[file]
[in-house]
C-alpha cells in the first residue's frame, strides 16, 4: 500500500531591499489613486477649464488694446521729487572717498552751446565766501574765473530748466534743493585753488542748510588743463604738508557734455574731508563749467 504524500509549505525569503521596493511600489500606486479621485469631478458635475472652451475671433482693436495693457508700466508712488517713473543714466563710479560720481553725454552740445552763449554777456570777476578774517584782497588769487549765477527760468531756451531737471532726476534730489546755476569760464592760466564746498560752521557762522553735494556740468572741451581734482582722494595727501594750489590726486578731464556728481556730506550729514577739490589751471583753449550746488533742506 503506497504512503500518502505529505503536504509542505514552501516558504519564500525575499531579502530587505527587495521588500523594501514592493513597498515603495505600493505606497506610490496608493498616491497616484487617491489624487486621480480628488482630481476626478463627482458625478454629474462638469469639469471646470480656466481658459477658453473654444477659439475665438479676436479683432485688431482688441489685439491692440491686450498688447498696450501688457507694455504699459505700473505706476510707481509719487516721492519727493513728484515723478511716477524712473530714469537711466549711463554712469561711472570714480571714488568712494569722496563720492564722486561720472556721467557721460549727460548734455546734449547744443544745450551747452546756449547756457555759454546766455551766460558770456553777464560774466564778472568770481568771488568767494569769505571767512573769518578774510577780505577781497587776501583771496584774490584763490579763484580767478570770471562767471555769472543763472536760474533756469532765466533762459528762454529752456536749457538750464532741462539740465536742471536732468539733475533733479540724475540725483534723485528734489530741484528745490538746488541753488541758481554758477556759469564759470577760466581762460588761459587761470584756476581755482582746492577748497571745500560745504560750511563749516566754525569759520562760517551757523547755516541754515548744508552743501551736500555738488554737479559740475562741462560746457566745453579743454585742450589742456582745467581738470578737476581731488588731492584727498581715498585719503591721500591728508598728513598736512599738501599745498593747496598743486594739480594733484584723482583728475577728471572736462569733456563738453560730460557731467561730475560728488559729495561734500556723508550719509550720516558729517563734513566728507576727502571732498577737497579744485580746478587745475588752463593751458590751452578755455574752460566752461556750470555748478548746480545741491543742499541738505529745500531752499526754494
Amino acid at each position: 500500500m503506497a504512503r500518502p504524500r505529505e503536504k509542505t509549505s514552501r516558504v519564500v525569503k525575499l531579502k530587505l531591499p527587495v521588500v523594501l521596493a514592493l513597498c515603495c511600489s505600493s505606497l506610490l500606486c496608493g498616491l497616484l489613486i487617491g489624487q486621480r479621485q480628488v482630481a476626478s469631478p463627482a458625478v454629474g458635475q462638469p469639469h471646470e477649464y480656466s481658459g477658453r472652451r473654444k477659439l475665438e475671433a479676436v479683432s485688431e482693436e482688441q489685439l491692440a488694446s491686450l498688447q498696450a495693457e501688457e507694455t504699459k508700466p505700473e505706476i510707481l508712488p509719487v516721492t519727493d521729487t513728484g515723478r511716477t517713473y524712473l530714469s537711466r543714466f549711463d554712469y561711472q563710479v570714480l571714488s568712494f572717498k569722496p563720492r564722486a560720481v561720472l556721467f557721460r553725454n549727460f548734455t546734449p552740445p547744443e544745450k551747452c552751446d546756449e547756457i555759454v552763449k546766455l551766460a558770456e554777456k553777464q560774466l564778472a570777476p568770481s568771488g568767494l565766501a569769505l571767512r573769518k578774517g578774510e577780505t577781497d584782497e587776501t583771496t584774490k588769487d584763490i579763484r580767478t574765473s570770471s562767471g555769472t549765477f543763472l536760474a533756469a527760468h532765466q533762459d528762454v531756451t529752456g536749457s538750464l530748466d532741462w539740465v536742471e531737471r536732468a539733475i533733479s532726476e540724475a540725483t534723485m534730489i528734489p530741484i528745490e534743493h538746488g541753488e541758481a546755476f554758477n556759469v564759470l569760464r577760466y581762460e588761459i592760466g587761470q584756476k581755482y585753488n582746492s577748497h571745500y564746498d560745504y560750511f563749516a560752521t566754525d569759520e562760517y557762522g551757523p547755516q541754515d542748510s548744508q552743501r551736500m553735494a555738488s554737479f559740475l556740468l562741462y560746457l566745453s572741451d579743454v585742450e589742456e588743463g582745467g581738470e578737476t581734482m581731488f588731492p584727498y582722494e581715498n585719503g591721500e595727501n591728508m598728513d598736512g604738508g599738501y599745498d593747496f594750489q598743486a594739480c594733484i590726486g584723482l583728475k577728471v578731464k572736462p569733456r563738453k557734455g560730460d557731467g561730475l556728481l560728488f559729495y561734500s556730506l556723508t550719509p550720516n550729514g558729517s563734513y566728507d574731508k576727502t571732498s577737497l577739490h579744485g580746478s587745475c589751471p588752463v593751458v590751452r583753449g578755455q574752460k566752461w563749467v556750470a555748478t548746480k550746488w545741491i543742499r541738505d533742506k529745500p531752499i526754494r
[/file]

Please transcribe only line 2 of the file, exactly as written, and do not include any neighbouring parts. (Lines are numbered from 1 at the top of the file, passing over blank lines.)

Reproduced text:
C-alpha cells in the first residue's frame, strides 16, 4: 500500500531591499489613486477649464488694446521729487572717498552751446565766501574765473530748466534743493585753488542748510588743463604738508557734455574731508563749467 504524500509549505525569503521596493511600489500606486479621485469631478458635475472652451475671433482693436495693457508700466508712488517713473543714466563710479560720481553725454552740445552763449554777456570777476578774517584782497588769487549765477527760468531756451531737471532726476534730489546755476569760464592760466564746498560752521557762522553735494556740468572741451581734482582722494595727501594750489590726486578731464556728481556730506550729514577739490589751471583753449550746488533742506 503506497504512503500518502505529505503536504509542505514552501516558504519564500525575499531579502530587505527587495521588500523594501514592493513597498515603495505600493505606497506610490496608493498616491497616484487617491489624487486621480480628488482630481476626478463627482458625478454629474462638469469639469471646470480656466481658459477658453473654444477659439475665438479676436479683432485688431482688441489685439491692440491686450498688447498696450501688457507694455504699459505700473505706476510707481509719487516721492519727493513728484515723478511716477524712473530714469537711466549711463554712469561711472570714480571714488568712494569722496563720492564722486561720472556721467557721460549727460548734455546734449547744443544745450551747452546756449547756457555759454546766455551766460558770456553777464560774466564778472568770481568771488568767494569769505571767512573769518578774510577780505577781497587776501583771496584774490584763490579763484580767478570770471562767471555769472543763472536760474533756469532765466533762459528762454529752456536749457538750464532741462539740465536742471536732468539733475533733479540724475540725483534723485528734489530741484528745490538746488541753488541758481554758477556759469564759470577760466581762460588761459587761470584756476581755482582746492577748497571745500560745504560750511563749516566754525569759520562760517551757523547755516541754515548744508552743501551736500555738488554737479559740475562741462560746457566745453579743454585742450589742456582745467581738470578737476581731488588731492584727498581715498585719503591721500591728508598728513598736512599738501599745498593747496598743486594739480594733484584723482583728475577728471572736462569733456563738453560730460557731467561730475560728488559729495561734500556723508550719509550720516558729517563734513566728507576727502571732498577737497579744485580746478587745475588752463593751458590751452578755455574752460566752461556750470555748478548746480545741491543742499541738505529745500531752499526754494